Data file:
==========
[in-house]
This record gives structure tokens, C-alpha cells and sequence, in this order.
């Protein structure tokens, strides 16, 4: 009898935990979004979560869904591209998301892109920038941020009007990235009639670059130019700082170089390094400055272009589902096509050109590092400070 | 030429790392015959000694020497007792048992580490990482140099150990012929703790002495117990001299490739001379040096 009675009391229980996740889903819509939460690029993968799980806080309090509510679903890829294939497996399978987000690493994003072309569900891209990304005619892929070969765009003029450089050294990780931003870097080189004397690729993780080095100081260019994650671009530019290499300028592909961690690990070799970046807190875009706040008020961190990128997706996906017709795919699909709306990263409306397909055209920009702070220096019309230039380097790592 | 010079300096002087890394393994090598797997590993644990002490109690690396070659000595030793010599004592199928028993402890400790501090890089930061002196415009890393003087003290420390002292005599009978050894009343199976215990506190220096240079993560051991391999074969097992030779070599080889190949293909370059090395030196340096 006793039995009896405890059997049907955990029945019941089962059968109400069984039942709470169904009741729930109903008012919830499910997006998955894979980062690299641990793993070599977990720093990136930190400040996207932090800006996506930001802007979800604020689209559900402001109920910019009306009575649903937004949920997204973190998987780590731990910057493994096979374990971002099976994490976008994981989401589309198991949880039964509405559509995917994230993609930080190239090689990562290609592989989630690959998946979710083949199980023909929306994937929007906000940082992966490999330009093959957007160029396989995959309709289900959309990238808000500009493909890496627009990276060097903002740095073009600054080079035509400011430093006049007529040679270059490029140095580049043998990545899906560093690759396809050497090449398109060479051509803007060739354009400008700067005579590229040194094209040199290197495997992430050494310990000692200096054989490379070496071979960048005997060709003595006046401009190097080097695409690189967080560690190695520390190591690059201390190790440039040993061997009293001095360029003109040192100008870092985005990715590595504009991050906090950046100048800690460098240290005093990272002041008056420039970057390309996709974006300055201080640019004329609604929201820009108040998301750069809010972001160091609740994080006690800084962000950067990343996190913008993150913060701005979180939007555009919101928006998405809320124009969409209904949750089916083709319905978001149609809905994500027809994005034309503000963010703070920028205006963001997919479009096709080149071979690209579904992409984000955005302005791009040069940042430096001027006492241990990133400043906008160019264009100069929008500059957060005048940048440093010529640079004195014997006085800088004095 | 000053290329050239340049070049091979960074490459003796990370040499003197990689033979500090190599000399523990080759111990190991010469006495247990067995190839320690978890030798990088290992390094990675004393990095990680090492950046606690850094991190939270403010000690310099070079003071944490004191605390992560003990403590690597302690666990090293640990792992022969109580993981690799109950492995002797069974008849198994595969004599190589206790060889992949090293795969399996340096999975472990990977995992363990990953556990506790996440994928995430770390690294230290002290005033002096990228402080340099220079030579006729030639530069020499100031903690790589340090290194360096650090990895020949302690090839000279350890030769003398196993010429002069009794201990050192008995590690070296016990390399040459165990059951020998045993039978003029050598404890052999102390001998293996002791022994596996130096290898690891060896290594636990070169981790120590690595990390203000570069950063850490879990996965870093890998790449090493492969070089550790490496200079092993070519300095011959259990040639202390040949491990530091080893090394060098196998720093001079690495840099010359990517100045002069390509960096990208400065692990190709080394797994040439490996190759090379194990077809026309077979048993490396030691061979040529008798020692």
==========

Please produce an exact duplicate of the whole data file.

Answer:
[in-house]
This record gives structure tokens, C-alpha cells and sequence, in this order.
């Protein structure tokens, strides 16, 4: 009898935990979004979560869904591209998301892109920038941020009007990235009639670059130019700082170089390094400055272009589902096509050109590092400070 | 030429790392015959000694020497007792048992580490990482140099150990012929703790002495117990001299490739001379040096 009675009391229980996740889903819509939460690029993968799980806080309090509510679903890829294939497996399978987000690493994003072309569900891209990304005619892929070969765009003029450089050294990780931003870097080189004397690729993780080095100081260019994650671009530019290499300028592909961690690990070799970046807190875009706040008020961190990128997706996906017709795919699909709306990263409306397909055209920009702070220096019309230039380097790592 | 010079300096002087890394393994090598797997590993644990002490109690690396070659000595030793010599004592199928028993402890400790501090890089930061002196415009890393003087003290420390002292005599009978050894009343199976215990506190220096240079993560051991391999074969097992030779070599080889190949293909370059090395030196340096 006793039995009896405890059997049907955990029945019941089962059968109400069984039942709470169904009741729930109903008012919830499910997006998955894979980062690299641990793993070599977990720093990136930190400040996207932090800006996506930001802007979800604020689209559900402001109920910019009306009575649903937004949920997204973190998987780590731990910057493994096979374990971002099976994490976008994981989401589309198991949880039964509405559509995917994230993609930080190239090689990562290609592989989630690959998946979710083949199980023909929306994937929007906000940082992966490999330009093959957007160029396989995959309709289900959309990238808000500009493909890496627009990276060097903002740095073009600054080079035509400011430093006049007529040679270059490029140095580049043998990545899906560093690759396809050497090449398109060479051509803007060739354009400008700067005579590229040194094209040199290197495997992430050494310990000692200096054989490379070496071979960048005997060709003595006046401009190097080097695409690189967080560690190695520390190591690059201390190790440039040993061997009293001095360029003109040192100008870092985005990715590595504009991050906090950046100048800690460098240290005093990272002041008056420039970057390309996709974006300055201080640019004329609604929201820009108040998301750069809010972001160091609740994080006690800084962000950067990343996190913008993150913060701005979180939007555009919101928006998405809320124009969409209904949750089916083709319905978001149609809905994500027809994005034309503000963010703070920028205006963001997919479009096709080149071979690209579904992409984000955005302005791009040069940042430096001027006492241990990133400043906008160019264009100069929008500059957060005048940048440093010529640079004195014997006085800088004095 | 000053290329050239340049070049091979960074490459003796990370040499003197990689033979500090190599000399523990080759111990190991010469006495247990067995190839320690978890030798990088290992390094990675004393990095990680090492950046606690850094991190939270403010000690310099070079003071944490004191605390992560003990403590690597302690666990090293640990792992022969109580993981690799109950492995002797069974008849198994595969004599190589206790060889992949090293795969399996340096999975472990990977995992363990990953556990506790996440994928995430770390690294230290002290005033002096990228402080340099220079030579006729030639530069020499100031903690790589340090290194360096650090990895020949302690090839000279350890030769003398196993010429002069009794201990050192008995590690070296016990390399040459165990059951020998045993039978003029050598404890052999102390001998293996002791022994596996130096290898690891060896290594636990070169981790120590690595990390203000570069950063850490879990996965870093890998790449090493492969070089550790490496200079092993070519300095011959259990040639202390040949491990530091080893090394060098196998720093001079690495840099010359990517100045002069390509960096990208400065692990190709080394797994040439490996190759090379194990077809026309077979048993490396030691061979040529008798020692």